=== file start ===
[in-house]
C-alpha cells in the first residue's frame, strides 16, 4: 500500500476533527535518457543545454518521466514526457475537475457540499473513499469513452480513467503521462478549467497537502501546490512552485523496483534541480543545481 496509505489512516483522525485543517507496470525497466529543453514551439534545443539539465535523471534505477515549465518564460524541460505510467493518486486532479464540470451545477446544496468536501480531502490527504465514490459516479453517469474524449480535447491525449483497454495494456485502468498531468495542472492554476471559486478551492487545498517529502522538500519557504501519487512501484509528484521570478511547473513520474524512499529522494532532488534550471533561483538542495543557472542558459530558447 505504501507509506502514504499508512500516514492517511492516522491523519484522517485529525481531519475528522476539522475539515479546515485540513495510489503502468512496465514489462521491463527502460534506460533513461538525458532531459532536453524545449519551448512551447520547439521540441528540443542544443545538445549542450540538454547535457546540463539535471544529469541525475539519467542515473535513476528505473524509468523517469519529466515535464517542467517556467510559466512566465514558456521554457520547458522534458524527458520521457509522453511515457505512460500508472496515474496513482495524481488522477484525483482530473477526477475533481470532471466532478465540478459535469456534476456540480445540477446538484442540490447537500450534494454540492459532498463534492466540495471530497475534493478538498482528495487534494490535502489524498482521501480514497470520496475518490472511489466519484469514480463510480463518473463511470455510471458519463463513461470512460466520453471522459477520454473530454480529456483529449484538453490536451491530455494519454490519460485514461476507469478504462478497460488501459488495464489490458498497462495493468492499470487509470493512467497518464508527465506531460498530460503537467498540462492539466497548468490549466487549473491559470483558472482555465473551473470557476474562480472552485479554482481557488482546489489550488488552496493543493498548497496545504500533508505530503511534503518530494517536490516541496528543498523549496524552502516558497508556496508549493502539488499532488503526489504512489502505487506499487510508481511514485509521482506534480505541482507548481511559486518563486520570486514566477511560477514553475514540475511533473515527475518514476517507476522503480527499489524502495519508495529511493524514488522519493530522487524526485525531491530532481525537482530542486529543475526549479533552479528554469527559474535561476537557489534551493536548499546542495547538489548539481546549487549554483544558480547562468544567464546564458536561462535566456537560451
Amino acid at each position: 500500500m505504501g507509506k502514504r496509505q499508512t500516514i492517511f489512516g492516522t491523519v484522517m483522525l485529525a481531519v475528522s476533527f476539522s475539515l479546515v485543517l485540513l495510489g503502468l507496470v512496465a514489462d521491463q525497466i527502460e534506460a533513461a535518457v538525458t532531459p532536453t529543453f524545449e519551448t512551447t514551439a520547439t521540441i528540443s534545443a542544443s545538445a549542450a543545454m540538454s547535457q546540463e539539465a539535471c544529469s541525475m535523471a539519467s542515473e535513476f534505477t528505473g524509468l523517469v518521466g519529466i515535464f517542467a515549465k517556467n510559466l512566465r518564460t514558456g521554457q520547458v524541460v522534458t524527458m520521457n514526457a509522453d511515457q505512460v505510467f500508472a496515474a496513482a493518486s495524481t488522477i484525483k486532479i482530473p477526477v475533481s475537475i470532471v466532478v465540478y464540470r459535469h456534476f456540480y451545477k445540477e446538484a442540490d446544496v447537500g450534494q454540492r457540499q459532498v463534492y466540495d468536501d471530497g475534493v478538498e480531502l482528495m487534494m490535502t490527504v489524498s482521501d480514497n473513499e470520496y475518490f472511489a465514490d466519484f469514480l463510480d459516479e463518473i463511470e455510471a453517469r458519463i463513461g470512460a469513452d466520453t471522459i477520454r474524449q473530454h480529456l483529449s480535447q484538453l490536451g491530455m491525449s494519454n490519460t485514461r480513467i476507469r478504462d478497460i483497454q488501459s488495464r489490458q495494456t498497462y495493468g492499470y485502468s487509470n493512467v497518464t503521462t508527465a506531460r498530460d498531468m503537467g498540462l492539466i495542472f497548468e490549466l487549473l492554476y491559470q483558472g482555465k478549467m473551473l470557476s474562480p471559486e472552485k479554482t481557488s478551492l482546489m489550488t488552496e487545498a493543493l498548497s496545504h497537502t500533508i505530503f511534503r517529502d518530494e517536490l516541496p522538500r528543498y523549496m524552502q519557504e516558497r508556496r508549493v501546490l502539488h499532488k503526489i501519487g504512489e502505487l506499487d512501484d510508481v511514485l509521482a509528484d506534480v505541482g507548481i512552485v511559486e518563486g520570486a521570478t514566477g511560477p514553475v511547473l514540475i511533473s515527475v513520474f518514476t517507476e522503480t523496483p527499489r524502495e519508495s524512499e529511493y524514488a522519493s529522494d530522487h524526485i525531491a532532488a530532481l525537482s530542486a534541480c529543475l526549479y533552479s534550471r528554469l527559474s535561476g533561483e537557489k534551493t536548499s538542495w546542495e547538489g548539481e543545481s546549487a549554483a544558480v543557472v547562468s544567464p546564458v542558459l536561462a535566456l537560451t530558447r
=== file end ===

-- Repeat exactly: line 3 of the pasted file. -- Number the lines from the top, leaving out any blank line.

Amino acid at each position: 500500500m505504501g507509506k502514504r496509505q499508512t500516514i492517511f489512516g492516522t491523519v484522517m483522525l485529525a481531519v475528522s476533527f476539522s475539515l479546515v485543517l485540513l495510489g503502468l507496470v512496465a514489462d521491463q525497466i527502460e534506460a533513461a535518457v538525458t532531459p532536453t529543453f524545449e519551448t512551447t514551439a520547439t521540441i528540443s534545443a542544443s545538445a549542450a543545454m540538454s547535457q546540463e539539465a539535471c544529469s541525475m535523471a539519467s542515473e535513476f534505477t528505473g524509468l523517469v518521466g519529466i515535464f517542467a515549465k517556467n510559466l512566465r518564460t514558456g521554457q520547458v524541460v522534458t524527458m520521457n514526457a509522453d511515457q505512460v505510467f500508472a496515474a496513482a493518486s495524481t488522477i484525483k486532479i482530473p477526477v475533481s475537475i470532471v466532478v465540478y464540470r459535469h456534476f456540480y451545477k445540477e446538484a442540490d446544496v447537500g450534494q454540492r457540499q459532498v463534492y466540495d468536501d471530497g475534493v478538498e480531502l482528495m487534494m490535502t490527504v489524498s482521501d480514497n473513499e470520496y475518490f472511489a465514490d466519484f469514480l463510480d459516479e463518473i463511470e455510471a453517469r458519463i463513461g470512460a469513452d466520453t471522459i477520454r474524449q473530454h480529456l483529449s480535447q484538453l490536451g491530455m491525449s494519454n490519460t485514461r480513467i476507469r478504462d478497460i483497454q488501459s488495464r489490458q495494456t498497462y495493468g492499470y485502468s487509470n493512467v497518464t503521462t508527465a506531460r498530460d498531468m503537467g498540462l492539466i495542472f497548468e490549466l487549473l492554476y491559470q483558472g482555465k478549467m473551473l470557476s474562480p471559486e472552485k479554482t481557488s478551492l482546489m489550488t488552496e487545498a493543493l498548497s496545504h497537502t500533508i505530503f511534503r517529502d518530494e517536490l516541496p522538500r528543498y523549496m524552502q519557504e516558497r508556496r508549493v501546490l502539488h499532488k503526489i501519487g504512489e502505487l506499487d512501484d510508481v511514485l509521482a509528484d506534480v505541482g507548481i512552485v511559486e518563486g520570486a521570478t514566477g511560477p514553475v511547473l514540475i511533473s515527475v513520474f518514476t517507476e522503480t523496483p527499489r524502495e519508495s524512499e529511493y524514488a522519493s529522494d530522487h524526485i525531491a532532488a530532481l525537482s530542486a534541480c529543475l526549479y533552479s534550471r528554469l527559474s535561476g533561483e537557489k534551493t536548499s538542495w546542495e547538489g548539481e543545481s546549487a549554483a544558480v543557472v547562468s544567464p546564458v542558459l536561462a535566456l537560451t530558447r